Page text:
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Maritime Regulation: An Outdated Iceberg

Rose George, the author of the book Ninety Percent of Everything, spent several weeks traveling a total of 9,288 nautical miles aboard the Maersk Kendal, a British shipping vessel.

In an interview with the Smithsonian, she made a point that most consumers forget about. She said “many people think that everything comes by plane, which it doesn’t because it’s so expensive. Even a freight plane can carry an absolute fraction of what a ship can carry.” George went on to say, “they just don’t think it’s [the shipping industry] what it is, which is a vibrant, vital and in a way cutthroat industry.” Even in our modern world, ninety percent of all consumer goods are brought to store shelves via shipping container, but many leaders in the industry say that they are becoming overburdened by regulations imposed by the Federal Maritime Commission (FMC).

Overseas Cargo, Inc. based out of Miami Florida, since their founding in 1994 has grown exponentially and has become a world leader in the shipping industry. OCI’s founder and CEO Ron Atapattu, although he does see the FMC as a valuable resource to his company, has been in a constant battle with regulation. The logistical expert says that “there are many rules, including bonds, licensing and certifications that are no longer necessary and are creating a bottleneck in the industry.”

For example, in order to become licensed, a company such as OCI is required to fill out an extensive application that is then sent off to bureaucrats in Washington where it takes anywhere from three to six months to “process.” Once the application is approved after months of red tape and political horseplay, the company is forced to pay a $100,000 bond in order to validate the license.

"The FMC should be focusing on abolishing these outdated practices and coming up with new, innovative ways to improve international shipping,” said Atapattu who went on to say that “the whole process is cumbersome and is rarely useful in generating business. In the normal course of business, these kinds of government regulations add little value to the consumer” and “involves very detailed information that costs thousands of dollars annually just to maintain and be in full compliance with FMC regulatory requirements.”

Mr. Atapattu said that “it’s good news that the United States now has an administration that understands business and is more concerned with bottom-line results than with politically correct rhetoric. I believe this will result in more opportunities both in logistics and in the business community in general.”

"We're going to get rid of the regulations that are just destroying us." - Donald Trump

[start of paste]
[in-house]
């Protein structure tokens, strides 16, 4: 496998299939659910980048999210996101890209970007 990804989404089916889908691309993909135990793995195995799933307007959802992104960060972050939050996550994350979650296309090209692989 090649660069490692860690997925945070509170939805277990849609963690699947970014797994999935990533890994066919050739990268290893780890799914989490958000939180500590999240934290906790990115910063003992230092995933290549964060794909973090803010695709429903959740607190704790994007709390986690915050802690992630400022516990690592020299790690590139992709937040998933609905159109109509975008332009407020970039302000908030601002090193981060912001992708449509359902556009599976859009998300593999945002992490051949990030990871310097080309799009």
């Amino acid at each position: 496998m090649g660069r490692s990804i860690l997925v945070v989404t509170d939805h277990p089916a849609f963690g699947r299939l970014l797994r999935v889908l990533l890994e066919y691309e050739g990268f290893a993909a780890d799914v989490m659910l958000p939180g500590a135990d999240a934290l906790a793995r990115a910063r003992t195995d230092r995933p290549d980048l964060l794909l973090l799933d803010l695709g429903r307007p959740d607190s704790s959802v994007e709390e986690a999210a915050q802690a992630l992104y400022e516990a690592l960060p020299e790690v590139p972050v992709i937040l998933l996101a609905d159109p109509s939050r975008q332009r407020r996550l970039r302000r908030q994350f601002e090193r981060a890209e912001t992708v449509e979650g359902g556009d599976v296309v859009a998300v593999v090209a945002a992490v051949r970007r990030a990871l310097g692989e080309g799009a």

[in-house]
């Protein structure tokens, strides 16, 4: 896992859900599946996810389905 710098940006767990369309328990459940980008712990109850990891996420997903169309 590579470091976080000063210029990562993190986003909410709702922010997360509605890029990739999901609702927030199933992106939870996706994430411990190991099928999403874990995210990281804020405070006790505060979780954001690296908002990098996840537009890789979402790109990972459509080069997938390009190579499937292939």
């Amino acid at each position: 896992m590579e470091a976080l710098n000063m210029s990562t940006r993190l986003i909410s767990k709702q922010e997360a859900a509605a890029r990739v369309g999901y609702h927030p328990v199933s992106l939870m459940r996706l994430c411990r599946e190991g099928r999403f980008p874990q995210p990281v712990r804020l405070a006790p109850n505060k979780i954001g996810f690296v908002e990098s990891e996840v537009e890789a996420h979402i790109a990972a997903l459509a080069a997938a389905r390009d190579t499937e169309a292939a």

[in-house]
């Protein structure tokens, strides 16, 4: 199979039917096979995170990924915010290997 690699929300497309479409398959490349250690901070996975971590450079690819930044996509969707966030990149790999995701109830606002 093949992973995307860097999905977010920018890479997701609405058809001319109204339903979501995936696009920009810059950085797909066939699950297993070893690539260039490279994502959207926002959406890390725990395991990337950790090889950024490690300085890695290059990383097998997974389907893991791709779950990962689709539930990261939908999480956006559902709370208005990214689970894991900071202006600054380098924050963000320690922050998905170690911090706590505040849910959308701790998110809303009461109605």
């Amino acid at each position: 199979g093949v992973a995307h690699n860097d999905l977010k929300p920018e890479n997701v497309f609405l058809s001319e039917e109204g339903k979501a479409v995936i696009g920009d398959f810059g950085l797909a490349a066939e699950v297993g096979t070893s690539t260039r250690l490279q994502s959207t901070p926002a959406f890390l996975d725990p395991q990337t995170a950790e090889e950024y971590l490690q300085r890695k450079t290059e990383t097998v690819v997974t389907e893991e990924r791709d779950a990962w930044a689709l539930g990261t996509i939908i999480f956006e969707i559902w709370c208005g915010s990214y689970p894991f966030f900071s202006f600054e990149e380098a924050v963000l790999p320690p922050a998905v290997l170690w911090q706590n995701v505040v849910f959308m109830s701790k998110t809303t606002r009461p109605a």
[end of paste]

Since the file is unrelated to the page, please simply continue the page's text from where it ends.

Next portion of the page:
Chile is an almost perfect example of an international shipping industry, bound by regulation so intrusive that it almost imploded. A 1989 study conducted by the World Bank concluded that “the regulations and the implementation methods impeded access to internationally available shipping resources of the appropriate technical and commercial character, and tended to suppress competition among foreign operator.” To prevent against economic turmoil, Chile deregulated heavily in 1979 and although the nation went through a foreseen period of economic unrest, the report concludes that Chile’s move towards deregulation “was remarkably successful in the conventional economic sense: abstracting from the cost of adaptation incurred by the shipping industry, that industry itself is in no worse and possibly in a better state after deregulation than before”

With an annual regulatory cost to consumers of about $2 trillion, deregulation is a must under the Trump administration if we plan on keeping jobs in the United States. President Trump and Congressional leadership recently advanced a number of regulatory actions, including the Congressional Review Act (CRA), that is expected to save in excess of $86 billion for taxpayers, according to a report by the American Action Forum.

Additionally, these policies could save $18.8 billion in annual regulatory savings. The CRA allows Congress to overturn rules by a federal agency 60 days after they are reported to Congress. President Trump said that he will continue to utilize the CRA “to remove every job-killing regulation we can find.” This move by Congress alongside the Trump administration will ensure that future administrations will never be as careless in expanding the executive authority of the federal government far beyond the scope of the authority envisioned in the U.S. Constitution.

In conjunction with Executive Order 13777, the Federal Maritime Commission (FMC) is seeking information and comments in an effort to identify existing FMC regulations that are outdated, unnecessary, ineffective, eliminate jobs or inhibit job creation, impose costs that exceed benefits, or otherwise interfere with regulatory reform initiatives and policies.

The time to cut Red Tape is now and the outdated regulations under the FMC are a great place to start. The FMC’s regulatory nets of red tape and political roadblocks are out of date, with some regulations being untouched since the early 1900’s. Conclusions from a Mercatus Center report show that government imposed regulations not only force undue burdens on private business and states but also on taxpayers.

When governments levy taxes or impose regulations on business, the costs are not incurred solely on the part of the producers. Producers will shift that cost onto the consumer in the form of higher prices. The shipping industry is vital to our economic success at home and around the world, Congress must act now and eliminate burdensome regulations and cut the red tape that that is holding back industry and stifling progress.